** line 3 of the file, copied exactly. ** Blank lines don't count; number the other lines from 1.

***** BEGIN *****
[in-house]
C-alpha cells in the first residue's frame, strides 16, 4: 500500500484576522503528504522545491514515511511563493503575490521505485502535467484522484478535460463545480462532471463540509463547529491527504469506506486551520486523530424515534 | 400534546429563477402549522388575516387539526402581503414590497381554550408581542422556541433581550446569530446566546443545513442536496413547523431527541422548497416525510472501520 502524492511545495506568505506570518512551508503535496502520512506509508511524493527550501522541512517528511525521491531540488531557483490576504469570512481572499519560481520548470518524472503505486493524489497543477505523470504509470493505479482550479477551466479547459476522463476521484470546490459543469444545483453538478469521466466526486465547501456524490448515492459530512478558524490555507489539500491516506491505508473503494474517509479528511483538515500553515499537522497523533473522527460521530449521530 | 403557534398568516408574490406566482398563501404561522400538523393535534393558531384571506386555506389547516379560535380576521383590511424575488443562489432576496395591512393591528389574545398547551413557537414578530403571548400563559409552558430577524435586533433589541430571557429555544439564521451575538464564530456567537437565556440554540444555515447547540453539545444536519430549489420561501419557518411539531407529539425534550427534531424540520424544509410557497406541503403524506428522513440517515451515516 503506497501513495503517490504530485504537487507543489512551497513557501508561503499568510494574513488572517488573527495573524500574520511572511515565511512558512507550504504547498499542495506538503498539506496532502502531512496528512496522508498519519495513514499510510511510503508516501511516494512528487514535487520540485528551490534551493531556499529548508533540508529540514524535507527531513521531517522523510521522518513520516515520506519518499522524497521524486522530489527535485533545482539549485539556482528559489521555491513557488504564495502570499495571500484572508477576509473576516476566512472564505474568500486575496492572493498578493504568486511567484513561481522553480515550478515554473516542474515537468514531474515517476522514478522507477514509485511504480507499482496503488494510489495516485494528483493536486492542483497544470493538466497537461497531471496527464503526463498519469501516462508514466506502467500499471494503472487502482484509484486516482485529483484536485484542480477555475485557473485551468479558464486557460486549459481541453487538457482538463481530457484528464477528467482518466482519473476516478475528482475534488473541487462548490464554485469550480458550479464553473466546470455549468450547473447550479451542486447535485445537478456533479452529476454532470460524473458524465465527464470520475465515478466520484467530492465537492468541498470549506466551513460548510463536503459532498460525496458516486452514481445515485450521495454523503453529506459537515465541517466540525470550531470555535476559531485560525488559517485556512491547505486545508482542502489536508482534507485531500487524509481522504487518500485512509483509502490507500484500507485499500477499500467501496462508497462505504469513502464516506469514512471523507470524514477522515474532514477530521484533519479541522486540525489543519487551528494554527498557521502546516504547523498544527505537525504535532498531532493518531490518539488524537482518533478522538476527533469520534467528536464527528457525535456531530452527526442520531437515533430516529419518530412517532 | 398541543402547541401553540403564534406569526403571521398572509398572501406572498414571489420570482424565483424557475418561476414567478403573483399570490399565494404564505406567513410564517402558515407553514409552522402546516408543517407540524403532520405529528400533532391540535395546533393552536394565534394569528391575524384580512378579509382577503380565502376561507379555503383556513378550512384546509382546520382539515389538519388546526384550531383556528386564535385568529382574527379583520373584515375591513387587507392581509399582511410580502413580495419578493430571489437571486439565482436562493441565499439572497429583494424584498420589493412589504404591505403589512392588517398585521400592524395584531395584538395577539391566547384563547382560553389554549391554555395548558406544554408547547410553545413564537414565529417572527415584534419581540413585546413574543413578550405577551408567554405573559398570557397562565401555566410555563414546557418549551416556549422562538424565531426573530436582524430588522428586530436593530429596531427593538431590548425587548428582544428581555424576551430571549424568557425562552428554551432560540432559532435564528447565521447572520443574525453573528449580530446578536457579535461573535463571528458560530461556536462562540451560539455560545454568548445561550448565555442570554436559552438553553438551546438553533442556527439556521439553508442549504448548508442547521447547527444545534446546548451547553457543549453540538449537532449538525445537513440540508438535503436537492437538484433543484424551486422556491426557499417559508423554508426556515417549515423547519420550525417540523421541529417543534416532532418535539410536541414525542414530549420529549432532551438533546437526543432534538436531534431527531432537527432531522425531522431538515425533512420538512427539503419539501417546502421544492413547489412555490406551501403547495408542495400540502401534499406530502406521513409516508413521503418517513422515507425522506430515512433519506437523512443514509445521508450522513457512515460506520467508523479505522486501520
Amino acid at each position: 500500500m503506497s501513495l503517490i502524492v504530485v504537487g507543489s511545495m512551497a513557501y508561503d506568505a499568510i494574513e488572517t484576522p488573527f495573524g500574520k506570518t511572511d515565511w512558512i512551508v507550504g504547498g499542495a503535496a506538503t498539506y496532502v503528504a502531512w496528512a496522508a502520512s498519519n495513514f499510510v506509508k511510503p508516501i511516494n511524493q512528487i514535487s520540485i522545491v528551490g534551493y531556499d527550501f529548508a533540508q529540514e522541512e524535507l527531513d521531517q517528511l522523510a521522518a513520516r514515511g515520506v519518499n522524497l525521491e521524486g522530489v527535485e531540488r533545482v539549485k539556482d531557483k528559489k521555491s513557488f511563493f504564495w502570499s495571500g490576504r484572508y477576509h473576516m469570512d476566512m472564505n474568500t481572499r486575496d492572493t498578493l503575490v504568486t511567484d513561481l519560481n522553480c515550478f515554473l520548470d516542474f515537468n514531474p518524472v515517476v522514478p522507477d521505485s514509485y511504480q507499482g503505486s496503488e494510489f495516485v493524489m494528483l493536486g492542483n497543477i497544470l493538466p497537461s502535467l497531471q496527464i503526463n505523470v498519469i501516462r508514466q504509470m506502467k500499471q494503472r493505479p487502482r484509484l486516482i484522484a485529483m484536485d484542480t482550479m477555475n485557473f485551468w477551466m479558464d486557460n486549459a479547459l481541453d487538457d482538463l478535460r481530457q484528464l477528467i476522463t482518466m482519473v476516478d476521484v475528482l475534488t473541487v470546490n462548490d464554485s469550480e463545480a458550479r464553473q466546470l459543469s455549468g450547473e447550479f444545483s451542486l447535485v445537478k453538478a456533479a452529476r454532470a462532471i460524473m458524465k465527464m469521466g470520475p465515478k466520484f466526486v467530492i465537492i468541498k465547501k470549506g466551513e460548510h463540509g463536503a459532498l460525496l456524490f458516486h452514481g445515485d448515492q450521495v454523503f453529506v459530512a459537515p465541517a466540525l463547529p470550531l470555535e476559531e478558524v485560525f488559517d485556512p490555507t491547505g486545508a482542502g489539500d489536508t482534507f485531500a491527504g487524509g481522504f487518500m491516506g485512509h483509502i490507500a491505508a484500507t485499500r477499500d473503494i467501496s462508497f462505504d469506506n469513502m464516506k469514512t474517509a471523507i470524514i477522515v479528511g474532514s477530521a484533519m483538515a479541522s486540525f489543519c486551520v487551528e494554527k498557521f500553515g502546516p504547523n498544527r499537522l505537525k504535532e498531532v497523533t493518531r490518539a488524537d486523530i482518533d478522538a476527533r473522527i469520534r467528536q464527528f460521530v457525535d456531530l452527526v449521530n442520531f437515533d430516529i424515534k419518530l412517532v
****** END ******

Amino acid at each position: 500500500m503506497s501513495l503517490i502524492v504530485v504537487g507543489s511545495m512551497a513557501y508561503d506568505a499568510i494574513e488572517t484576522p488573527f495573524g500574520k506570518t511572511d515565511w512558512i512551508v507550504g504547498g499542495a503535496a506538503t498539506y496532502v503528504a502531512w496528512a496522508a502520512s498519519n495513514f499510510v506509508k511510503p508516501i511516494n511524493q512528487i514535487s520540485i522545491v528551490g534551493y531556499d527550501f529548508a533540508q529540514e522541512e524535507l527531513d521531517q517528511l522523510a521522518a513520516r514515511g515520506v519518499n522524497l525521491e521524486g522530489v527535485e531540488r533545482v539549485k539556482d531557483k528559489k521555491s513557488f511563493f504564495w502570499s495571500g490576504r484572508y477576509h473576516m469570512d476566512m472564505n474568500t481572499r486575496d492572493t498578493l503575490v504568486t511567484d513561481l519560481n522553480c515550478f515554473l520548470d516542474f515537468n514531474p518524472v515517476v522514478p522507477d521505485s514509485y511504480q507499482g503505486s496503488e494510489f495516485v493524489m494528483l493536486g492542483n497543477i497544470l493538466p497537461s502535467l497531471q496527464i503526463n505523470v498519469i501516462r508514466q504509470m506502467k500499471q494503472r493505479p487502482r484509484l486516482i484522484a485529483m484536485d484542480t482550479m477555475n485557473f485551468w477551466m479558464d486557460n486549459a479547459l481541453d487538457d482538463l478535460r481530457q484528464l477528467i476522463t482518466m482519473v476516478d476521484v475528482l475534488t473541487v470546490n462548490d464554485s469550480e463545480a458550479r464553473q466546470l459543469s455549468g450547473e447550479f444545483s451542486l447535485v445537478k453538478a456533479a452529476r454532470a462532471i460524473m458524465k465527464m469521466g470520475p465515478k466520484f466526486v467530492i465537492i468541498k465547501k470549506g466551513e460548510h463540509g463536503a459532498l460525496l456524490f458516486h452514481g445515485d448515492q450521495v454523503f453529506v459530512a459537515p465541517a466540525l463547529p470550531l470555535e476559531e478558524v485560525f488559517d485556512p490555507t491547505g486545508a482542502g489539500d489536508t482534507f485531500a491527504g487524509g481522504f487518500m491516506g485512509h483509502i490507500a491505508a484500507t485499500r477499500d473503494i467501496s462508497f462505504d469506506n469513502m464516506k469514512t474517509a471523507i470524514i477522515v479528511g474532514s477530521a484533519m483538515a479541522s486540525f489543519c486551520v487551528e494554527k498557521f500553515g502546516p504547523n498544527r499537522l505537525k504535532e498531532v497523533t493518531r490518539a488524537d486523530i482518533d478522538a476527533r473522527i469520534r467528536q464527528f460521530v457525535d456531530l452527526v449521530n442520531f437515533d430516529i424515534k419518530l412517532v